How Can the Judge Impute Income When I’m Working?

Mar 03, 2015

When it comes to determining child support or alimony, if a party is not earning up to their full potential, income will often be imputed to that party.  The imputation of income often makes parties nervous because their child support or alimony obligations are then determined based on what one may consider a hypothetical salary.  This is one issue that was recently addressed in the unpublished New Jersey Appellate Division case of Elrom v. Elrom.

In Elrom, the Appellate Division decided that the court could impute income to the Defendant even though he was working a full-time job.  The court stated that when a trial judge imputes income, it is proper for the judge to “examine ‘potential earning capacity’ rather than actual income.”  Halliwell v. Halliwell, 326 N.J. Super. 442, 448 (App. Div. 1999).  The Defendant in Elrom had reported his income as $120,000 per year, but all evidence supported the fact that Defendant was capable of earning nearly double this income.  In particular, he had earned anywhere from $200,000 to $300,000 per year in the three years prior to the case.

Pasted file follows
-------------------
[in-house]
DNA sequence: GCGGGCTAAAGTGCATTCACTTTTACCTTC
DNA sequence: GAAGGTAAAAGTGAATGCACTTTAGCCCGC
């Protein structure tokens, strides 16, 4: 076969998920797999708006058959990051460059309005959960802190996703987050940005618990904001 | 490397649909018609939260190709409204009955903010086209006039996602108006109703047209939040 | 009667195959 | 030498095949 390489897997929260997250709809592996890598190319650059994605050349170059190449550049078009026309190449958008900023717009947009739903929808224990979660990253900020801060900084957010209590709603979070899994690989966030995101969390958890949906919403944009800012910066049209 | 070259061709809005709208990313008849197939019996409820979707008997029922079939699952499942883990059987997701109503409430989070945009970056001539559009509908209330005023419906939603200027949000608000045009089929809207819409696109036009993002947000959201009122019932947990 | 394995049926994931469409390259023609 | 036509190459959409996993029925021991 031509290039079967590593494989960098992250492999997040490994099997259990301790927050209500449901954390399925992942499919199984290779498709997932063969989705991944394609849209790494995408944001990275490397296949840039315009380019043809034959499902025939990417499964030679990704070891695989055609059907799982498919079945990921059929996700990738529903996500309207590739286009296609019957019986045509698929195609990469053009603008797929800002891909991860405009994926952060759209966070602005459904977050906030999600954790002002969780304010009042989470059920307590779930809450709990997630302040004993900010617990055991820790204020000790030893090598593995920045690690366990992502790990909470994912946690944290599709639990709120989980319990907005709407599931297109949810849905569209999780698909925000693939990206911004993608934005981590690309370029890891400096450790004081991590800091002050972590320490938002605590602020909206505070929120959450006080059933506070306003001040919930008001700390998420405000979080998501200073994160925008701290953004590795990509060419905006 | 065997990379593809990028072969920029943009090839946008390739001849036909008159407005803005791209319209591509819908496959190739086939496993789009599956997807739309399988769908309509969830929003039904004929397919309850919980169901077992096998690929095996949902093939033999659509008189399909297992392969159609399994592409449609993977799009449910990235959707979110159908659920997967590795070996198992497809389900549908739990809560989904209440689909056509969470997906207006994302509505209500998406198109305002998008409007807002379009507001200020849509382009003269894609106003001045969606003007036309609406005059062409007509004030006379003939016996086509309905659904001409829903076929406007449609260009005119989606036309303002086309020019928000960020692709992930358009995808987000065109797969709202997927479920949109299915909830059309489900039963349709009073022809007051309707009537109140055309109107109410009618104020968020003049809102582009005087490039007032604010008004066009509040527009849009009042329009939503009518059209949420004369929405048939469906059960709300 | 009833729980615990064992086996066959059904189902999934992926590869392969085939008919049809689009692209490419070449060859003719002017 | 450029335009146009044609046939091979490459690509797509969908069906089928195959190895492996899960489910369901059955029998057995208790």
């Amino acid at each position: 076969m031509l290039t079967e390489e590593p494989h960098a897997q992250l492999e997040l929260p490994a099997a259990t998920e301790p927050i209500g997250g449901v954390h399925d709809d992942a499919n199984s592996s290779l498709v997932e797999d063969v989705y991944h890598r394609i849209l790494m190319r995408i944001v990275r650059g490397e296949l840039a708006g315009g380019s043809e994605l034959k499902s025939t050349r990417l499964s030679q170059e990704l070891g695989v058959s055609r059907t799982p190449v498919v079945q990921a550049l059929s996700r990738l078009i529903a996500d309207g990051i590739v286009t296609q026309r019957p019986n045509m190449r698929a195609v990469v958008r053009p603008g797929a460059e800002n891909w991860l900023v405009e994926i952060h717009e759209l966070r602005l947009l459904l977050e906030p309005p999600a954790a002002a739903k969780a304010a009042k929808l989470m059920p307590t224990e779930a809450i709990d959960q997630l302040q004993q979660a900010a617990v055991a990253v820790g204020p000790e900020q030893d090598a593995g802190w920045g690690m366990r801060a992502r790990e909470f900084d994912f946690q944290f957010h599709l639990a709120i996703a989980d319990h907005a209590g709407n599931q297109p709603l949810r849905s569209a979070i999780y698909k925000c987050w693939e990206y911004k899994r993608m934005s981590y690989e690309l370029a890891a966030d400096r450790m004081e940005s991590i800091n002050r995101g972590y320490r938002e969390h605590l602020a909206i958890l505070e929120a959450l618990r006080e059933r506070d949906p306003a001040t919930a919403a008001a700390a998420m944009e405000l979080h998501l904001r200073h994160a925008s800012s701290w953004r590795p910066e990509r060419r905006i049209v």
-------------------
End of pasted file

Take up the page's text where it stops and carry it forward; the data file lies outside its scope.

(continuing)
On the other hand, the Appellate Division found that the trial court’s imputation of income to Plaintiff of approximately $80,000 per year, the salary she had last earned, was appropriate.  Even though she had previously earned about $175,000 as an attorney in New York City, after the couple separated she became the primary caretaker of the children, thus making it reasonable that she would have lesser income.  In particular, the judge noted that the children’s needs are to be taken into consideration when setting a child support award.  See N.J.S.A. 2A:34-23(a)(1); Pascale v. Pascale, 140 N.J. 483, 594 (1995). 

If you are going through a battle with an ex-spouse over child support or alimony, and imputed income may be an issue, it can be helpful to seek the aid of an experienced matrimonial attorney.  Call the attorneys at Sarno da Costa D’Aniello Maceri LLC at (973) 274-5200 for help with your child support case.